Genome-wide mapping of epigenetic modifications in the brain suggest an important role for epigenetic processes in neurodevelopment (Lister et al, 2013). It is hypothesized that epigenetic alterations mediate neurodevelopmental diseases such as schizophrenia or autism, as well as other mental health conditions such as addiction and dementia.

The main appeal of this hypothesis is that, since epigenetic modifications are catalyzed by reversible enzymatic reactions they could be modulated by pharmacological agents, potentially reprogramming pathological states. There is strong preclinical evidence that learning and memory involve changes in DNA methylation and histone acetylation (Heyward and Sweatt, 2015). The involvement of DNA methylation and histone acetylation/deacetylation enzymes in learning and memory raises the possibility that they might be targeted to attenuate remote memories for treatment of PTSD(Graff et al, 2014). HDAC inhibition enhances cognitive performance in a mouse model of impaired cognition, and CREB pathway-specific selected HDAC inhibitor crebinostat was shown to significantly improve memory (Fass et al, 2013). It is unclear, however, whether this approach works in humans. If indeed the clinical data replicates animal studies, isotype-specific HDAC inhibitors should have a large impact on the treatment of cognitive decline and dementia, and perhaps PTSD.

Evidence suggests that addiction is mediated by epigenetic reprogramming in response to drug exposure (Massart et al, 2015). Epigenetic therapy might potentially ‘reprogram’ the addicted state and revert the phenotype to a non-addictive phenotype. Treatment of rats that crave cocaine with the DNA methylation inhibitor RG108 inhibited cocaine craving. Importantly, although the treatment was acute, the effects on blocking addiction persisted up to 60 days, suggesting stable epigenetic reprogramming by the treatment (Massart et al, 2015). Epigenetic therapy could potentially erase the epigenetic marks of exposure and exert a long-lasting effect that should persist unless a similar exposure is encountered, in difference from symptomatic therapy, which provides a transient relief.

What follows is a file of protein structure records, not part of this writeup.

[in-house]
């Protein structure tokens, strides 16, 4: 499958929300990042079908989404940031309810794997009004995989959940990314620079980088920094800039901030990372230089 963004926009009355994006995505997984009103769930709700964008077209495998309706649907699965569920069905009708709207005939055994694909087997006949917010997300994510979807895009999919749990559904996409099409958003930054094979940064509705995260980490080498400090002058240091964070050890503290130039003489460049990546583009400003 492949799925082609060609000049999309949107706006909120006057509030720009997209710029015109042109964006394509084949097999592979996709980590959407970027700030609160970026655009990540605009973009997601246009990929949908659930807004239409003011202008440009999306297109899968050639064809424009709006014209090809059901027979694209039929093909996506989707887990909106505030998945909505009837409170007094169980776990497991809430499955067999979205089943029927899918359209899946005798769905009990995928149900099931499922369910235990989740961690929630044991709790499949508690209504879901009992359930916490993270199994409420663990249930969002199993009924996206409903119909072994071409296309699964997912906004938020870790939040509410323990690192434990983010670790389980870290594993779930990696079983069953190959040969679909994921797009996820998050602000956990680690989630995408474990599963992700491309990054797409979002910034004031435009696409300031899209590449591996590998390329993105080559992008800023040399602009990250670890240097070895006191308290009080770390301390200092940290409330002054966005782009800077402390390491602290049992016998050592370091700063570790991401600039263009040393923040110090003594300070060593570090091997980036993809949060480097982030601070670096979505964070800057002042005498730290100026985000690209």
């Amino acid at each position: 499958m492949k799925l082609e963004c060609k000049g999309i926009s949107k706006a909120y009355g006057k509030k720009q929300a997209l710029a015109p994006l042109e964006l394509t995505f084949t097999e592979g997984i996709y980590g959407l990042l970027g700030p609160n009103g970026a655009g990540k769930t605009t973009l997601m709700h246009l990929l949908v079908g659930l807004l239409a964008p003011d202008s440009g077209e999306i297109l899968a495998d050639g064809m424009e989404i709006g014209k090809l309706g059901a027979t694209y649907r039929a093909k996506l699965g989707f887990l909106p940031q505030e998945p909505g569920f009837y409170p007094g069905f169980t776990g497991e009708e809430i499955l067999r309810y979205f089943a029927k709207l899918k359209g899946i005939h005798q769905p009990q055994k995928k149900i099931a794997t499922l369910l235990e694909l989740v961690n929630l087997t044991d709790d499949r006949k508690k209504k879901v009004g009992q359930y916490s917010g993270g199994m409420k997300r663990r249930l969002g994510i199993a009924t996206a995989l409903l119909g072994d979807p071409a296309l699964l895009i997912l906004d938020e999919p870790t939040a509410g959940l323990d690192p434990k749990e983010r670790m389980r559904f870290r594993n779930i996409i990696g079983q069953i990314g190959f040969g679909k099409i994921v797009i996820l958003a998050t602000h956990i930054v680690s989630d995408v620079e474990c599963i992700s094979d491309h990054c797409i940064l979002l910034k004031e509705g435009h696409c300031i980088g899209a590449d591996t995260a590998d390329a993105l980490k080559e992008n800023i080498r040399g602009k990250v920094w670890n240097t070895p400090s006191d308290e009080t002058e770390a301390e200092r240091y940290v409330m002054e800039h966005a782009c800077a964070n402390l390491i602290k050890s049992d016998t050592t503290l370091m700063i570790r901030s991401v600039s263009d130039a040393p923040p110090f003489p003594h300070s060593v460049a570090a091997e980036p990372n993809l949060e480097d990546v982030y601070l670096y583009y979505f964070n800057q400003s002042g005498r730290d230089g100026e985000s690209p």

However, there are critical caveats that need to be addressed. First, epigenetic drugs target general epigenetic processes, how could we guarantee specificity to particular genes? Nevertheless, since epigenetic reprogramming probably involves gene networks (for example, see (Massart et al, 2015), perhaps multi-targeted epigenetic drugs might be more potent than other approaches. Second, neurodevelopmental programs involve an organized sequence of epigenetic alterations, how could they be reversed once the neurodevelopmental processes have taken shape? There is genetic evidence that this might be possible; a RETT syndrome phenotype caused by transgenic mecp2 mutation in mice could be rescued by restoring MeCP2 gene expression in adult mutant animals (Guy et al, 2007). Animal studies have shown that general HDAC inhibitors could reverse learning deficiencies in a neurodegenerative mouse model (Fischer et al, 2007), but clinical studies have been limited, used nonspecific HDAC inhibitors, and examined a small number of patients (Sajatovic et al, 2008). The main epigenetic drug that is currently in use in psychiatry is valproic acid, a nonspecific HDAC inhibitor. A recent meta-analysis suggests that Valproic acid augmentation might improve treatment of schizophrenia patients (Tseng et al, 2016). The question remains, however, whether HDAC inhibitors could reverse behavioral and neuropsychiatric disorders, whether isotype-specific inhibitors would exhibit a more potent reprogramming activity, or whether multi-targeted drugs acting on gene networks rather than single selective agents would exert a more potent clinical benefit, and whether other epigenetic modulators such as DNA methylation inhibitors might elicit stronger responses?

The preclinical evidence for a potential paradigm shift in treatment of mental health conditions using epigenetic modulators has been surprisingly slow in translation to the clinical arena. The clinical studies are sparse, and the selection of epigenetic modulators that cross the blood–brain barrier that are appropriate for clinical studies is limited. Though more work needs to be done, there is vast potential for epigenetic approaches to change the way mental health disorders are treated.

Funding and Disclosure

The author declares no conflict of interest.